Depending on the model, a vacuum cleaner can use from around 400 Watts up to 1500 Watts.
So, if you want to know how much electricity does your vacuum cleaner use, first you need to know how many watts does your vacuum cleaner consume.
On this page you will find out:
> How much electricity does a vacuum cleaner use
> Vacuum cleaner electricity usage and electricity cost calculator
> Electricity measurement units: Watt, Kilowatt or Kilowatt hour
> What is energy conservation and how does it benefit you and the environment
Alternatively, you may want to fast forward to the vacuum cleaner electricity cost calculator.
The power consumption of your vacuum cleaner should be described on the specification’s label.
If not, you may do a search on the internet as we are showing on the picture below.
As an example, our vacuum cleaner does use 620 Watts (W) or 0,62 Kilowatts per hour (kWh).
620 W / 1000 = 0,62 kW or 0,62 kWh
Because we are paying to our electricity provider 0,217 euro per every kWh we consume, this means that our vacuum cleaner does cost us 0,134 per every hour of usage.
0,62 kWh x 0,217 euro per kWh = 0,134 euro per hour
Once you know the power consumption, the calculator below can be used to estimate the power consumption and the electricity cost of a vacuum cleaner over a period of time.
You just need to adjust the values in the PARAMETERS section to your requirements and the calculator will automatically display the RESULTS section.
For example, if your vacuum cleaner:
> It has a power rating of 620 Watts
> You use it for 30 minutes per day and 150 days per year
> You are paying 0,217 euro (or dollars or pounds) per every kWh you consume
You will be paying around 10 euro (or dollars, or pounds, or…) per year in electricity costs.
Still, if you want to know the exact electricity usage of your vacuum cleaner, your best option is to use a plug in power meter to measure the electricity consumption.
Clicking on the image below it will redirect you to the Amazon page where you can have a look to the specifications of the power meter we use for our measurements.
All of our house appliances and devices like the washing machine, the dishwasher, the TV or the printer are plugged to a wall socket.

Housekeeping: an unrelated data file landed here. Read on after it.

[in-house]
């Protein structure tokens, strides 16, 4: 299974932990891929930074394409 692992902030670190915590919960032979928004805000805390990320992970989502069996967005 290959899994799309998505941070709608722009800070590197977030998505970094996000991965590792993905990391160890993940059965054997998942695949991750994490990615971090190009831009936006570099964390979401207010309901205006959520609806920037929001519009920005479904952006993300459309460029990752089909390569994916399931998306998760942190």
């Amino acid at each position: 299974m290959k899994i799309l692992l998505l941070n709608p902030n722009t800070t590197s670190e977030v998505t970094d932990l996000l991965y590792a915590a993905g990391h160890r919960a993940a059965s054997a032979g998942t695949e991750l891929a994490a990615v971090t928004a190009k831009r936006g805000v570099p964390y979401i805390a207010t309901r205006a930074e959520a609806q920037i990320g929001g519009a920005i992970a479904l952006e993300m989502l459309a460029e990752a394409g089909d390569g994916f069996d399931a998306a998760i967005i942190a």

So, with a power consumption meter we can determine how much electricity our appliances or devices are using and, more importantly, we can measure the electricity usage over a period of time.
A few other examples from our ‘Electricity usage calculators‘ page that may be of your interest:
Not everybody it is familiar with terms like Watts, Kilowatts or Kilowatt hours so if you would learn more about them, have a look to this YouTube video that we have prepared about this topic.
Or you can have a look to this electricity measurement units calculators to get a better understanding of:
> What is a Watt (W) and how to transform Watts into Kilowatts
> What is a Kilowatt (kW) and how to transform Kilowatts into Kilowatts hour
> What is a Kilowatt hour (kWh) and how to transform Kilowatts hours to other units
> What are Power (P), Voltage (V) and Current (I)
Energy conservation can be defined as the decision and the act of using less energy
Energy conservation both benefit you and the environment
The act of saving and conserving electricity does benefit you because you will be paying less on your energy bills.
And it also does benefit the environment because conserving electricity prevents any unnecessary waste of natural resources.
Now, at individual level it may not look worth to try to save a few watts here or there.
Still, every little counts and if hundreds or thousands of us do save a little every time, it will make an important contribution towards conserving our natural resources.
For example, if 9000 households would manage to save as little as 10 Watts per day (0,01 kWh) that would add to 32850 Kilowatt hour (kWh) saved per year.
9000 households x 0,01 kWh per day x 365 days per year
32,850 kWh saved per year
That is a considerable amount of electricity, but let’s add additional perspectives for clarity:
> Assuming an average cost of 0,18 euro (or dollars, or pounds, or any other currency) per kWh, we would collectively be saving nearly 6000 euro per year.
> To produce 32,850 kWh of electricity it is necessary to use around 17 metric tons of coal or 56 barrels of residual fuel oil.
In any case it is clear that small energy savings do really count when looking into the bigger picture.
If you are looking for ideas to save electricity at home, have a look to this YouTube video were we show some useful tips to reduce the electricity usage at home and decrease the electricity bill.
We hope that you have found the information on this page informative and of value.
If so, please consider to share or subscribe to our newsletter.
We dedicate a considerable amount of time and effort to create content and your support and engagement will encourage us to keep moving forward.
For more useful energy and water saving information and advice, have a look to our blog.
© 2021 Effiworkx. All rights reserved